HPV. One of the most common STIs

New month, new topic! We are dedicating February to a very important topic, which sometimes does not get enough attention even though it is so common. Wondering what we are talking about? Well, no other than one of the most common sexually transmitted infections, HPV.

What is HPV and what diseases can it cause? Let’s dive in!

HPV stands for Human papillomavirus and it is one of the most common dermatologic and sexually transmitted infections. Almost every sexually active person will get infected with HPV at one point during life.

Currently, over 200 types of HPV have been discovered. Only a few are considered high risk and potentially cancerous. HPV can be classified based on its risk of developing various conditions such as genital warts or cancer:

  • High risk: 16, 18, 31, 33, 35, 39, 45, 51, 52, 56, 58, 59, 68, 73, 82

  • Probable high risk: 26, 53, 66

  • Low-risk: 6, 11, 40, 42, 43, 44, 54, 61, 70, 72, 81

How common is HPV?

  • Globally , HPV has a prevalence of 12% in women and men, with a preponderance in Africa and Oceania

  • Worldwide, the highest prevalence of HPV infections can be seen in young adults (24% of cases are found in women less than 25 years old) and declines with older age

  • It is more common in men than in women, but the infection lasts longer in women

  • It is one of the major cause of infection-related cancer, both in women and men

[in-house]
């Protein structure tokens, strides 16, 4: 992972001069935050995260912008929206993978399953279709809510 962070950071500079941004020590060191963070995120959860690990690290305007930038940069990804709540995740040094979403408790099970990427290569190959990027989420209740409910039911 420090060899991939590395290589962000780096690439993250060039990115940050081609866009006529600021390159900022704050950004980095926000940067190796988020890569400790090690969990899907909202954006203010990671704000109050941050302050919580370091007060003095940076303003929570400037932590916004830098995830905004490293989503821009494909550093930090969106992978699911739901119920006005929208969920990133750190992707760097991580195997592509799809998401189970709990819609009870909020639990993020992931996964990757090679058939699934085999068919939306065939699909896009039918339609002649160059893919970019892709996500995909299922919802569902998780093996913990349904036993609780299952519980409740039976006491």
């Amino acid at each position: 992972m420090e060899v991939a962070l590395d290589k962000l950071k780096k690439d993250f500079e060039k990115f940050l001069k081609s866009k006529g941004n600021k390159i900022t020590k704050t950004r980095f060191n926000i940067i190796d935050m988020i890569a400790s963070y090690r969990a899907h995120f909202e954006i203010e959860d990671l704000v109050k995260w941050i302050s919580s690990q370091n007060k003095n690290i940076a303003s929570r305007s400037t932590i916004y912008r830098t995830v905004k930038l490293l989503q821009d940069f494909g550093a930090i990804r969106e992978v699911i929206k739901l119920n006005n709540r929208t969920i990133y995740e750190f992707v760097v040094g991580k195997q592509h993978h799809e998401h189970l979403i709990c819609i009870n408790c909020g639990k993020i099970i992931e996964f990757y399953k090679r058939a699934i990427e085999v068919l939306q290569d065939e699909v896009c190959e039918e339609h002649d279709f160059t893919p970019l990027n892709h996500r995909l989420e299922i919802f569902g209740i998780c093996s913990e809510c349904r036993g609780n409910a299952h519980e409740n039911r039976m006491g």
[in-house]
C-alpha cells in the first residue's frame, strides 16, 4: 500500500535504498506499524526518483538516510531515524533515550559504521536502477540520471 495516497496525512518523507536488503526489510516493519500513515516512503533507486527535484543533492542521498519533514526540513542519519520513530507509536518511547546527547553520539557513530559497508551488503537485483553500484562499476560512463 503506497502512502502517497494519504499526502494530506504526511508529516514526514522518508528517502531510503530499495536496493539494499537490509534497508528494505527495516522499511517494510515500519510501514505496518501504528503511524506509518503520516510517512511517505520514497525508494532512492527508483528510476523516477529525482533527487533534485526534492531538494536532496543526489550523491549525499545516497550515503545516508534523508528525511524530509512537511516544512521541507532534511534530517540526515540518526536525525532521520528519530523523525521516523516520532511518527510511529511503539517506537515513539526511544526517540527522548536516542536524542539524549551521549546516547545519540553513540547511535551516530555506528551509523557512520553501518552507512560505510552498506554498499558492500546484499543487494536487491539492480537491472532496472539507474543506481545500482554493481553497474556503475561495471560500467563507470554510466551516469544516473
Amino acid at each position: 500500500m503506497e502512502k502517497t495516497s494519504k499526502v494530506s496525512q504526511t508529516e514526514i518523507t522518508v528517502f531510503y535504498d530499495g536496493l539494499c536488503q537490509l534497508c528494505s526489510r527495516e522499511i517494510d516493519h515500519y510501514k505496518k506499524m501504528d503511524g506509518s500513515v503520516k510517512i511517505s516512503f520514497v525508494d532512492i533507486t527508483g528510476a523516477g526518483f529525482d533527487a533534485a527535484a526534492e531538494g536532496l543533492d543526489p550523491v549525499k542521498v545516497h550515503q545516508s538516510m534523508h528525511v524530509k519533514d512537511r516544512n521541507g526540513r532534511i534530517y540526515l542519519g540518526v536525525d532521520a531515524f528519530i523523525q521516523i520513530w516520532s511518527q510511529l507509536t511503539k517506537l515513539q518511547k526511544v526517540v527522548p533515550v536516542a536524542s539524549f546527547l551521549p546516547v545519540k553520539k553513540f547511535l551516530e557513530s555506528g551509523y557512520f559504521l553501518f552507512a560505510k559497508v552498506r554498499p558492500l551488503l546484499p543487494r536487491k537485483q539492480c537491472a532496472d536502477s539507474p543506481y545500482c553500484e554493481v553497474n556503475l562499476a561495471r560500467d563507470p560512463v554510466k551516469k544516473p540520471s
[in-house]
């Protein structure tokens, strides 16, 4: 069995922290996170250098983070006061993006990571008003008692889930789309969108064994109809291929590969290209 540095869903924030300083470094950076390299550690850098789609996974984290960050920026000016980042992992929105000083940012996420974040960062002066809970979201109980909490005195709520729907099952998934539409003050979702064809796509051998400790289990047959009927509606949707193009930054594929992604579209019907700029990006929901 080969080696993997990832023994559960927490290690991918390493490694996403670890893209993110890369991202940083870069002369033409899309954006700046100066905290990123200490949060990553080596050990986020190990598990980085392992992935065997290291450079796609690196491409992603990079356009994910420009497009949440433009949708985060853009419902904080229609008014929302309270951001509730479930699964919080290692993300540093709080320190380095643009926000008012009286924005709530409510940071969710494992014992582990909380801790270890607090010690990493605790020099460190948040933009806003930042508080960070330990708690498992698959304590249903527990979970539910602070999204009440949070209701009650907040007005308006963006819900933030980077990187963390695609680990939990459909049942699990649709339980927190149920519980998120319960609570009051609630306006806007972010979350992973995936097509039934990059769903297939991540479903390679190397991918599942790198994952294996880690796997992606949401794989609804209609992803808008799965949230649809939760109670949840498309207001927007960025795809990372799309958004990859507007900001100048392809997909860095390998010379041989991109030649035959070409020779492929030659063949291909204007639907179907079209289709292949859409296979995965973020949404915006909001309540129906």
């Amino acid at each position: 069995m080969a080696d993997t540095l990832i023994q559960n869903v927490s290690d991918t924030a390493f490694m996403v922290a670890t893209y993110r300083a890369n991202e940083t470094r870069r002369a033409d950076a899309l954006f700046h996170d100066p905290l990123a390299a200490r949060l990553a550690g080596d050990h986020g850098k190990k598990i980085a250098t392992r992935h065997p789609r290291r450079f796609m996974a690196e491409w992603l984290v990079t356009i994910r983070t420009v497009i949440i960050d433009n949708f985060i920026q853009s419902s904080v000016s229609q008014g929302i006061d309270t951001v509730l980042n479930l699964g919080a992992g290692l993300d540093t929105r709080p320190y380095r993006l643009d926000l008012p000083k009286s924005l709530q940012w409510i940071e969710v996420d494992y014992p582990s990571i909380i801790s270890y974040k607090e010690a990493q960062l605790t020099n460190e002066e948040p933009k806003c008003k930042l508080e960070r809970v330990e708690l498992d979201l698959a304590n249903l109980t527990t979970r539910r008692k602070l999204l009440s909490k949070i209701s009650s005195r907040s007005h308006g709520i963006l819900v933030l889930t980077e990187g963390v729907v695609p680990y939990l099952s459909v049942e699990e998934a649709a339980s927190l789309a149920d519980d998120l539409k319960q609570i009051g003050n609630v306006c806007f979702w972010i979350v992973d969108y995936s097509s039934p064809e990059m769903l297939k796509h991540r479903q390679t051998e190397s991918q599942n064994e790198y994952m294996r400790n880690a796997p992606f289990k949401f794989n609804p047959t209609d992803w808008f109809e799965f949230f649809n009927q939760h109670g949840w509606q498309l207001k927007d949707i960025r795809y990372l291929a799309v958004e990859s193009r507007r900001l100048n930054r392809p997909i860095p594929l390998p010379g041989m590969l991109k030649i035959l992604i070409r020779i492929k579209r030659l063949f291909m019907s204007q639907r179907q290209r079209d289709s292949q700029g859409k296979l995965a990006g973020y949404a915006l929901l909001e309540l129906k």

• It is linked to be the cause for 96% of cervical cancers, 93% of anal cancers, 64% of vaginal cancers, 51% of vulvar cancers, 36% of penile cancers and 63% of oral cancers. Therefore it has a high mortality rate, especially in developing countries.

  • The majority of the HPV infections (70-90%) do not present symptoms and can disappear in up to 2 years (thanks to the immune system), but some types of HPV that are high risk can lead to precancerous wounds and cancer

  • Amongst the high risk types, 16 and 18 types of HPV have the highest oncogenic (cancerous) risk. HPV16 is the most frequent high risk type (3.2% of women) followed by HPV18 (1.4%)

Transmission and factors that increase the risk of being infected with HPV

  • HPV is transmitted through sexual activities and contact with infected areas. Condoms may reduce the risks of getting or transmitting HPV but can’t protect 100%. HPV can be transmitted through contact of skin as well.

  • Multiple types of HPV can be transmitted at the same time

  • Number of sex partners: several studies show a connection between an increased number of sexual partners and the high risk of infection with HPV (both for the affected person and their partner)

What happens if you get infected with HPV?